The Smithsonian American Art Museum's Renwick Gallery's latest exhibition, "No Spectators: The Art of Burning Man", is a facility-wide show featuring sculptures, art, photographs, videos, costumes, and jewelry created for the infamous Burning Man festival, which takes place every year in the Black Rock Desert of northwest Nevada. Museum visitors and festival fans wanting a first-hand experience of the gathering need not travel to the Silver State: The virtual reality (VR) Android Jones Deep Playa Experience, by artist Android Jones and his immersive media company, Vision Agency, allows users to "walk" straight onto the desert and "see" what the hype is all about.
Situated on the first floor of the gallery, the two open honeycomb chambers made of aluminum and wood measure approximately 8 feet in height, and provide a defined space for visitors to turn and walk in while interacting with the digital experience. After a quick safety demonstration—be prepared to be a little disoriented—users are fitted with a headset integrated with VR goggles and noise-canceling headphones playing one of a few select soundtracks. Users also receive two wands that have finger pads to control navigation forward and backward for exploring the virtual landscape, and triggers that can be pushed to shoot out geometric and sparkling particles. The view from the VR goggles is projected on multiple mounted TV screens for onlookers.
To learn a little more about the technology and the motivations behind the VR experience, ARCHITECT caught up with Jones.
How did the project come about?
I’ve been going to Burning Man every year since 2003, and the last three or four years we’ve brought 60-foot dome art galleries. The last two years we had a 24-minute, 360-degree show in the dome.
When it came to the opportunity of showing at the Renwick, we wanted to turn that experience into a deep playa [the location of the Black Rock Desert where Burning Man is location] simulator. I felt that a VR experience would be a great way to communicate that feeling of being out deep in the desert for their first time. Things like dark cars, explosions, fire, and lasers everywhere give a taste of what it feels like to be out in the deep playa, which is a lot of people’s favorite part about Burning Man.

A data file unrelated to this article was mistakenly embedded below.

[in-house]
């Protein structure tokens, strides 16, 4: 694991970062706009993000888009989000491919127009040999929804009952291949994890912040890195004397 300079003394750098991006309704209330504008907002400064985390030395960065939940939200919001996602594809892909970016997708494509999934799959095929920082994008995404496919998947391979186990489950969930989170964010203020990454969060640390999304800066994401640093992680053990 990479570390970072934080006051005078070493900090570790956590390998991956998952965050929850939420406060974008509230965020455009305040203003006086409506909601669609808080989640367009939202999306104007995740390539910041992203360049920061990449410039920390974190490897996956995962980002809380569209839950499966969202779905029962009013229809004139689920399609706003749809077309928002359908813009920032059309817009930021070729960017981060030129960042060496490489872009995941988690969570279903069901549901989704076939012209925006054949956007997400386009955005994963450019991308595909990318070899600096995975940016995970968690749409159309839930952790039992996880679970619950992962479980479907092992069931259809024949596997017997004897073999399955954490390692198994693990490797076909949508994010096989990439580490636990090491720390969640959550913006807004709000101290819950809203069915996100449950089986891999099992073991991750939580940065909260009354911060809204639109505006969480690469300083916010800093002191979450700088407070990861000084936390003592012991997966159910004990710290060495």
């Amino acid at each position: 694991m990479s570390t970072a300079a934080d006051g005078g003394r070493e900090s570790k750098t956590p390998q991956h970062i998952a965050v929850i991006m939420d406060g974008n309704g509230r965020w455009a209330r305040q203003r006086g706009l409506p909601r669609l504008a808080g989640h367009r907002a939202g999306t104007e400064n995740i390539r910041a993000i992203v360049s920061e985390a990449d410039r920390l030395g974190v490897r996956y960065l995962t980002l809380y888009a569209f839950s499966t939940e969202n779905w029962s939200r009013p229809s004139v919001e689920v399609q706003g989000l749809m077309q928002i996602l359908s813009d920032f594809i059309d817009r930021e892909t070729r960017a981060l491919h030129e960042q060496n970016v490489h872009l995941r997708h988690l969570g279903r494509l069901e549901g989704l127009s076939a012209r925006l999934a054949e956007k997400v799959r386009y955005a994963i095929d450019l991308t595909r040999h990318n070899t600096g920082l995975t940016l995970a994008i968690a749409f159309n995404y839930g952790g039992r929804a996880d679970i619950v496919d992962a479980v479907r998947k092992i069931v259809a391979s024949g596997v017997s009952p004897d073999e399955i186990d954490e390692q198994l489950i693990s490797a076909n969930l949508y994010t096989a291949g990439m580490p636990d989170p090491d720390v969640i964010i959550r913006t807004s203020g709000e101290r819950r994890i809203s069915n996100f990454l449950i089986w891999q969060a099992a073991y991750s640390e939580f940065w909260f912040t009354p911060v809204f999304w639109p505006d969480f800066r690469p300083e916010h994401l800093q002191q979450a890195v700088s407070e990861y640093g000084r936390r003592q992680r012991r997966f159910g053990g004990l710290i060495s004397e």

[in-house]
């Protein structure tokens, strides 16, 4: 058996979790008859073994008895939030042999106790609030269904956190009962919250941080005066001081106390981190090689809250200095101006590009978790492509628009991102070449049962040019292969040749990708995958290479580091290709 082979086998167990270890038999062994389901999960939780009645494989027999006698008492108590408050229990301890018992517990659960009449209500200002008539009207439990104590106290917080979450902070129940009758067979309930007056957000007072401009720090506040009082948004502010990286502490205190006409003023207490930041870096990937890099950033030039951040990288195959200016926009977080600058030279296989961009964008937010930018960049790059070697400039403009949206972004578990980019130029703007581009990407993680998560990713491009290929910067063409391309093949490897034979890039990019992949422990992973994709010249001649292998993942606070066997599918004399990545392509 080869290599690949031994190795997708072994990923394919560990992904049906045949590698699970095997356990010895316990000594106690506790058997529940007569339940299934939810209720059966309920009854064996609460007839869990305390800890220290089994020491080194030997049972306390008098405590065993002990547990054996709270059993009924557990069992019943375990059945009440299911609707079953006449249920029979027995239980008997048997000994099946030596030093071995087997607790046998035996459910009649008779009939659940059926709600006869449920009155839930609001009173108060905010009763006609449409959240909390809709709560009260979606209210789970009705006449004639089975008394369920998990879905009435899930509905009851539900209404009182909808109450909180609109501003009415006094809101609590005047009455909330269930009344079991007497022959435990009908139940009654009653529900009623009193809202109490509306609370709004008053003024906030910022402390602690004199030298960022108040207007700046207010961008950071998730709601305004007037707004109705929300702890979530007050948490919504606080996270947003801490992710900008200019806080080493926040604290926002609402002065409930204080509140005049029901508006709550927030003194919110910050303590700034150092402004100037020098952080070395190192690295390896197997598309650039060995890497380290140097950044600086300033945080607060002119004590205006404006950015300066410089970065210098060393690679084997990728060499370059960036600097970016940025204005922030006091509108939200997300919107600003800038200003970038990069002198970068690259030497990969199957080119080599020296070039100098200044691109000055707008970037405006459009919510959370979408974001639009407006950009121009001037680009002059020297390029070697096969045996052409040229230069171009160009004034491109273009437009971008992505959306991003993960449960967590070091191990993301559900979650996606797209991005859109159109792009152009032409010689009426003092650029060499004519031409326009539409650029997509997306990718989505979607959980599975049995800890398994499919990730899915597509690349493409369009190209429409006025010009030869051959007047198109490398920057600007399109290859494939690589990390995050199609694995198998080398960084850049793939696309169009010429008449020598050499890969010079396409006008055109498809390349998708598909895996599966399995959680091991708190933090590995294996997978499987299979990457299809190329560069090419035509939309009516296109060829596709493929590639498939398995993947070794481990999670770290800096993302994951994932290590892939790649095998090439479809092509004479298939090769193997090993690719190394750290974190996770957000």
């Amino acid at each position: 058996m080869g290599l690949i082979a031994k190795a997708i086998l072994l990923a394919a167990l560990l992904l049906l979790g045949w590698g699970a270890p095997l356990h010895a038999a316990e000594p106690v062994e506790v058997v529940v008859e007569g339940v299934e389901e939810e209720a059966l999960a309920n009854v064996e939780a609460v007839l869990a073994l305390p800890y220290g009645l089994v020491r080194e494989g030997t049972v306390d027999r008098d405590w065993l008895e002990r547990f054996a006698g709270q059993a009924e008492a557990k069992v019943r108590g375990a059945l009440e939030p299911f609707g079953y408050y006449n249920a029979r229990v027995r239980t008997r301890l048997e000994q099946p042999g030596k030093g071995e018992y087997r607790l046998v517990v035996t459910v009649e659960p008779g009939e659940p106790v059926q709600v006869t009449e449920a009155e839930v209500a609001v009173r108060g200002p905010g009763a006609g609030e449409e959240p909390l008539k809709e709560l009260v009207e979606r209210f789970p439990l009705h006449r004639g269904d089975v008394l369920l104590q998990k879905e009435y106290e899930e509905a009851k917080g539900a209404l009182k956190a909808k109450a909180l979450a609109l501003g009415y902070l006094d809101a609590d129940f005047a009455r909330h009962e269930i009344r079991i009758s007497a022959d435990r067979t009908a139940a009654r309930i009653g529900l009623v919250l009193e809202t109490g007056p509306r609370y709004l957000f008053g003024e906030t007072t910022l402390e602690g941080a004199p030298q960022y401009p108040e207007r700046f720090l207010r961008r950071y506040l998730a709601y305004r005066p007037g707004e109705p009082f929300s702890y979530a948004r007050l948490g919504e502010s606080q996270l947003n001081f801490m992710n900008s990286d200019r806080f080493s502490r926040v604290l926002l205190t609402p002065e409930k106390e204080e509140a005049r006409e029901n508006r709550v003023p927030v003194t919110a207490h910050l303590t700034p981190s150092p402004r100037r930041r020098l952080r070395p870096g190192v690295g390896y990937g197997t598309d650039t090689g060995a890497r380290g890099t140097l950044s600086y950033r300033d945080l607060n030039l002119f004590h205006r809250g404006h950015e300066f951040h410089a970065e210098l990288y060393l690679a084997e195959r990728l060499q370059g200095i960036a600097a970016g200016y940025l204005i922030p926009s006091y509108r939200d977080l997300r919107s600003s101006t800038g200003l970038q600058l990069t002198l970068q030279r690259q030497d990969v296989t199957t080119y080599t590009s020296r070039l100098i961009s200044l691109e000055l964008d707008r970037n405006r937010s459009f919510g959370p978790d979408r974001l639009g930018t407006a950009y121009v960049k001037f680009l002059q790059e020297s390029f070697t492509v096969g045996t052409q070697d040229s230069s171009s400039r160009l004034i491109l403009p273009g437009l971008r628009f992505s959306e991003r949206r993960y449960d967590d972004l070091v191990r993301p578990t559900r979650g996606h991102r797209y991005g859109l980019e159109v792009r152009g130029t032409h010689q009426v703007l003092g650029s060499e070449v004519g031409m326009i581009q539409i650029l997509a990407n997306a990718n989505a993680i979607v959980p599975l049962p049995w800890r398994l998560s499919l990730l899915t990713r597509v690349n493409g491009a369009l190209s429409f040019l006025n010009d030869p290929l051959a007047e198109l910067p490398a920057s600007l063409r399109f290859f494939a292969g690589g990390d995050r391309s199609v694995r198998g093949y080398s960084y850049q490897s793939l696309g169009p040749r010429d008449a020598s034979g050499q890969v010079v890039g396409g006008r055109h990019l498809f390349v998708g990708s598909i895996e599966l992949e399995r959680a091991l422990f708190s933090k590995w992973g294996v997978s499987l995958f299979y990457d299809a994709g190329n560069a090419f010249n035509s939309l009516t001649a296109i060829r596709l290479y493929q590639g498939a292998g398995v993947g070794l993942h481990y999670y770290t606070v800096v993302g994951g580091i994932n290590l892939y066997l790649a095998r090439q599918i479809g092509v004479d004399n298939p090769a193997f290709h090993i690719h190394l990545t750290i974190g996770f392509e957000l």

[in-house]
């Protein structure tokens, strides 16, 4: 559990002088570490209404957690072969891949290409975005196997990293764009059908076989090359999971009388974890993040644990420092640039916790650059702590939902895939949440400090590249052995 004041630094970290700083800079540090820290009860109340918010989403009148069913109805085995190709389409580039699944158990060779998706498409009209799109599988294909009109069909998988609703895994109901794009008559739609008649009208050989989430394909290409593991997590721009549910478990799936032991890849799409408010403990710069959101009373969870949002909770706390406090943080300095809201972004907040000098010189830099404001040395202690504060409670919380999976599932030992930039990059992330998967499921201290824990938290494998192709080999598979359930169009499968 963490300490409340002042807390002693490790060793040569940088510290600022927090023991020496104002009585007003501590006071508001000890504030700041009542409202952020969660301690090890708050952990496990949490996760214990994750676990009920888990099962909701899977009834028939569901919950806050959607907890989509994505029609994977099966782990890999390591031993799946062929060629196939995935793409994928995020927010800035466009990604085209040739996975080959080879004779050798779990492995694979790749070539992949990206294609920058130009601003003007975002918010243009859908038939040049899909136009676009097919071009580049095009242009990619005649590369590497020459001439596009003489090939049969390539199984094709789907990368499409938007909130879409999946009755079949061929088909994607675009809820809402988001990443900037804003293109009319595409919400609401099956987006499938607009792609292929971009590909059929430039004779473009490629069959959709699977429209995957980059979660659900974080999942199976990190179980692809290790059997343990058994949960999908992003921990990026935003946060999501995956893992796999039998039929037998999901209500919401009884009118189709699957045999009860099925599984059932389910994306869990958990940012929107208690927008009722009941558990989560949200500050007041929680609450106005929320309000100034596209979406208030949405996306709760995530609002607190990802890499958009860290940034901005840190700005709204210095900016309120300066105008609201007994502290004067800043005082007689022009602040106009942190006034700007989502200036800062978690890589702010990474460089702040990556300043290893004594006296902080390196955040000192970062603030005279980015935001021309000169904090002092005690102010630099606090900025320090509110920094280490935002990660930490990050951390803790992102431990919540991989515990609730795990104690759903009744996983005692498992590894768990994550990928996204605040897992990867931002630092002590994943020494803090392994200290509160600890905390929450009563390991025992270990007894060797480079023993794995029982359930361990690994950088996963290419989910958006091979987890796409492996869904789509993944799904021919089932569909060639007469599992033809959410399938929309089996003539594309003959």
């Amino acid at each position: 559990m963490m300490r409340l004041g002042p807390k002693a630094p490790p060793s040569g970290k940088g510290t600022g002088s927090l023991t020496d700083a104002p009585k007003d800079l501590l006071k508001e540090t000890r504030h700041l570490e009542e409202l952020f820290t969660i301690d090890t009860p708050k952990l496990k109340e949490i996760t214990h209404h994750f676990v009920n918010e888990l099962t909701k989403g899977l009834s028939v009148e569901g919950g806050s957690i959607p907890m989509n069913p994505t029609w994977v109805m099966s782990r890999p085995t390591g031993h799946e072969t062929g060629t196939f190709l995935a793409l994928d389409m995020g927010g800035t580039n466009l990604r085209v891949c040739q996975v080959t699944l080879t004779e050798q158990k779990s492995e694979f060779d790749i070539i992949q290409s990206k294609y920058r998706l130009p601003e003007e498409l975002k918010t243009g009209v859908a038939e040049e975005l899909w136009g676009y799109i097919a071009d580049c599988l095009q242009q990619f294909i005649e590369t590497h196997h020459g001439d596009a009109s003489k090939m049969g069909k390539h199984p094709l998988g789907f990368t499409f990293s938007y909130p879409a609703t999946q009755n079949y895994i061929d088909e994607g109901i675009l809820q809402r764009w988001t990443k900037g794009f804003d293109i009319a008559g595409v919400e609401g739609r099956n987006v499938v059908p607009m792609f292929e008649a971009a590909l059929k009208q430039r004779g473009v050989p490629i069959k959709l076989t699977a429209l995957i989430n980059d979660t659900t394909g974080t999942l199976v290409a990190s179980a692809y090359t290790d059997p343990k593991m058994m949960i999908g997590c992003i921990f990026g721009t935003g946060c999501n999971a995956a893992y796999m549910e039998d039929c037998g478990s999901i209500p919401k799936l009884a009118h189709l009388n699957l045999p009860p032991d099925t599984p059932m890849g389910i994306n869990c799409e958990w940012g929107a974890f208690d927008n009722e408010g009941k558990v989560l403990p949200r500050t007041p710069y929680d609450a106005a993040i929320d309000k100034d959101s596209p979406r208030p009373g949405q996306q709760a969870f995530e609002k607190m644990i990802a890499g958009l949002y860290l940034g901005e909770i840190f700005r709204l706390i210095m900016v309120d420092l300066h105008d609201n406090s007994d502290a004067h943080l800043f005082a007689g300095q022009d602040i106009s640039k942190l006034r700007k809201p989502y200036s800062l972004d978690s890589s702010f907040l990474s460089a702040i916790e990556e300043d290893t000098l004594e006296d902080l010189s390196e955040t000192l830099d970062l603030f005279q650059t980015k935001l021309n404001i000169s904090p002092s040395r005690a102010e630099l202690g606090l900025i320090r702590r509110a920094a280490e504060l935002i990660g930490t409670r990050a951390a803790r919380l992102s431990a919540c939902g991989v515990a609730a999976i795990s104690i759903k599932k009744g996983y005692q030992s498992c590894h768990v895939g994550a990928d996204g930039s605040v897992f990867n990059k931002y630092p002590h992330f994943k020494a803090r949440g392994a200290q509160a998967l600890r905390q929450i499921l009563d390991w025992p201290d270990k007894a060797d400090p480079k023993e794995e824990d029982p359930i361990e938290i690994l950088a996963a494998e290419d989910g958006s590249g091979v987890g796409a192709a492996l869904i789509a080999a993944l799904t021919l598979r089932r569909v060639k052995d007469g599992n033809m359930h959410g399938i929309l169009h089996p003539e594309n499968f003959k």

How does the experience work?
When users put the headset on, I take them into a model of the actual room where we are situated in the gallery to give them a bit of grounding. It is a little less jarring. Then they leave from one of the four doors that are in this room and they are right in the center of the deep playa.
Why the surrounding chambers?
Over the last two years, we have brought this to festivals including Burning Man, Lightning in a Bottle, Coachella, Panorama, and Boom Festival, and we leverage the feedback we get from seeing people in it and their reaction. We found that when you are in a public space and you put on the headset, it cuts you off from the rest of the world and that is a slightly vulnerable place to be in. We wanted to maintain the integrity of the experience by giving someone a space where they have real estate that is theirs, where they can let go.
When you pull the triggers [of the two wands], they emit cascades of geometrical particles, kind of like spinning digital fire or poi with sparklers. We like to encourage that sense of play, so we want people to get lost in the creative freedom. By defining a space, it gives them an area where they feel that they can express themselves. It also cuts down on the liability.
What components of the temporary Burning Man city did you include in the virtual architecture?
Out of respect for the intellectual property of different artists, only a few pieces are direct one-to-one Burning Man pieces, most of which I’ve worked on, such as the Space Whale. I was also part of the team that made Abraxas, the golden dragon art car. A lot of the pieces are homages to things I’ve seen.
Part of the playa and the esplanade is procedurally generated so every time the experience reboots, it builds a new version to increase the novelty of what’s happening so every experience is different. You could do this 20 times and every time, you would see different things and different zones.
What happens after "No Spectators: The Art of Burning Man?" Will the experience be available on other platforms for more people to see?
We are having conversations right now. This is the first time Burning Man organizers have given permission for anyone to make a Burning Man VR experience, so it will be based on [the organizers'] reactions and how people feel about it.
"No Spectators: The Art of Burning Man" is on view at the Smithsonian American Art Museum's Renwick Gallery until Jan. 21, 2019.